Human Rights & Technology conference – UC Berkeley

Conference in April 2011 at the University of California at Berkeley’s information school on technology and human rights. The mix of people involved the event is a microcosm of the intellectual areas and interests coming together to create communities of practice around ICT for humanity: information sciences, communication, law, human rights, humanitarian, and international development.

“Tuesday, April 26, 2011, 8:00 am – Wednesday, April 27, 2011, 4:00 pm, David Brower Center, Berkeley

Information technologies are gaining a significant role in advancing human rights research and advocacy. But technology alone will not make the difference; what will is the combination of human rights defenders with the tools specifically designed to support their work.

In May 2009 UC Berkeley’s Human Rights Center hosted “Soul of the New Machine”, an international conference focused on exploring the intersection of human rights, technology, and new media. Over 250 leading thinkers, civil society members, activists, programmers, and entrepreneurs had the chance to assess the ‘lay of the land’ and discuss emerging technologies related to evidence gathering / documentation and advocacy and outreach. The conference was designed to be a meeting point between the tech-savvy world and the human rights community.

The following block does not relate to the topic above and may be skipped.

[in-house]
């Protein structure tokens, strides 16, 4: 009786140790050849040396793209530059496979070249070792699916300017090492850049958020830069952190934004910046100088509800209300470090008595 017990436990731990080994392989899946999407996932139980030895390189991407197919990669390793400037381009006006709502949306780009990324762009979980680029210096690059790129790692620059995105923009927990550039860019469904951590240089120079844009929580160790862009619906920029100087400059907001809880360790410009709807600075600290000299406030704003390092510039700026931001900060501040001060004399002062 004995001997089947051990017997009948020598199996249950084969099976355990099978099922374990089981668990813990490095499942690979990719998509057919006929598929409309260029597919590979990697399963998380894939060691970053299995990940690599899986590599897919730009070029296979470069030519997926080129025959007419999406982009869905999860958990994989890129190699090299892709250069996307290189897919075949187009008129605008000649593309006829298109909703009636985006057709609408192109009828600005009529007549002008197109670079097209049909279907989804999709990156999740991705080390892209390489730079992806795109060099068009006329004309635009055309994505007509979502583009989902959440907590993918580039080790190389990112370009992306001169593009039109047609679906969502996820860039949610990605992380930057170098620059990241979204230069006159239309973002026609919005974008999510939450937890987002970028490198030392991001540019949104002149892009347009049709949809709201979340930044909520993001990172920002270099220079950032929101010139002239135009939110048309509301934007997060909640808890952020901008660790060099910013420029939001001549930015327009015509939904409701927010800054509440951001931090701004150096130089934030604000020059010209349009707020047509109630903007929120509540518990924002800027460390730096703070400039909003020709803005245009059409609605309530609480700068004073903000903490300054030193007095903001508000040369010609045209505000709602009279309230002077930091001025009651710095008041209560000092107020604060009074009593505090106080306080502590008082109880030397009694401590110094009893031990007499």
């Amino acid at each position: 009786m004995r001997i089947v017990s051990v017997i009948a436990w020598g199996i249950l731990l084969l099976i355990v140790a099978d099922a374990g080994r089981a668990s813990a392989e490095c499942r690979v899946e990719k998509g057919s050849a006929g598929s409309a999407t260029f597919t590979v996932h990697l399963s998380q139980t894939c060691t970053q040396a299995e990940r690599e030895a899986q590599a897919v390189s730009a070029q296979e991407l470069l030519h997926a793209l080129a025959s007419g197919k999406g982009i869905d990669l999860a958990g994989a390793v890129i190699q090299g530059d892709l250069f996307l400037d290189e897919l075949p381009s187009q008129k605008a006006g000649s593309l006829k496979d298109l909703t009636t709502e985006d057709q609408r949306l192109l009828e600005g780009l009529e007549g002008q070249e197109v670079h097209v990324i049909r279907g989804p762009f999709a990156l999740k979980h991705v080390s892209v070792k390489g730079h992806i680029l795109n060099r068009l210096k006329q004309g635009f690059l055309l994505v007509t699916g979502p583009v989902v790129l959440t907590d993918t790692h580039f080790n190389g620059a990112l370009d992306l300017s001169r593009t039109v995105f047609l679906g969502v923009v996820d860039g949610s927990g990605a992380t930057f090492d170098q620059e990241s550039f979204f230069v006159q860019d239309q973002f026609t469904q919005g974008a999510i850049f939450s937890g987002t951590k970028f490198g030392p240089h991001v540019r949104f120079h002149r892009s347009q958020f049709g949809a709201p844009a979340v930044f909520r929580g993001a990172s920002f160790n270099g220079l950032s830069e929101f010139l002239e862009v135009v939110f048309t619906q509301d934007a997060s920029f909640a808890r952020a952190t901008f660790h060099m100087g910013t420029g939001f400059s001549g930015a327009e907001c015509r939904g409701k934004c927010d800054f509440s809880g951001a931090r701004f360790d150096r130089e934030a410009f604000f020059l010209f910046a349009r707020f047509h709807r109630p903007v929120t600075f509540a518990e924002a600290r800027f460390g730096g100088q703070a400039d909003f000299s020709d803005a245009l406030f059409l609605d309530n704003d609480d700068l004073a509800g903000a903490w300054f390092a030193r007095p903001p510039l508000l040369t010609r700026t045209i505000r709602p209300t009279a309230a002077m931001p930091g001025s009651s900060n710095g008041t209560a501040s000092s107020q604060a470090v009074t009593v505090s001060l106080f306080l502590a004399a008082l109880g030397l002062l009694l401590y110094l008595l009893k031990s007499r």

Two years later, much progress in the practice and implementation of human rights and technology projects call for a new opportunity to share experiences, best practices, and lessons learned from deploying technology in the field. Building on the success of the 2009 conference, Advancing the New Machine: Human Rights and Technology will convene human rights practitioners and technologists to discuss the progress, successes, and challenges that have emerged.

Sponsored by the MacArthur Foundation; Humanity United; the Stanford Center on Democracy, Development, and the Rule of Law; the UC Berkeley School of Information; The Harvard Humanitarian Initiative; the Payson Center for International Development; the Berkeley Center for New Media; Carnegie Mellon University’s Center for Human Rights Science; and the UC Berkeley School of Law.”

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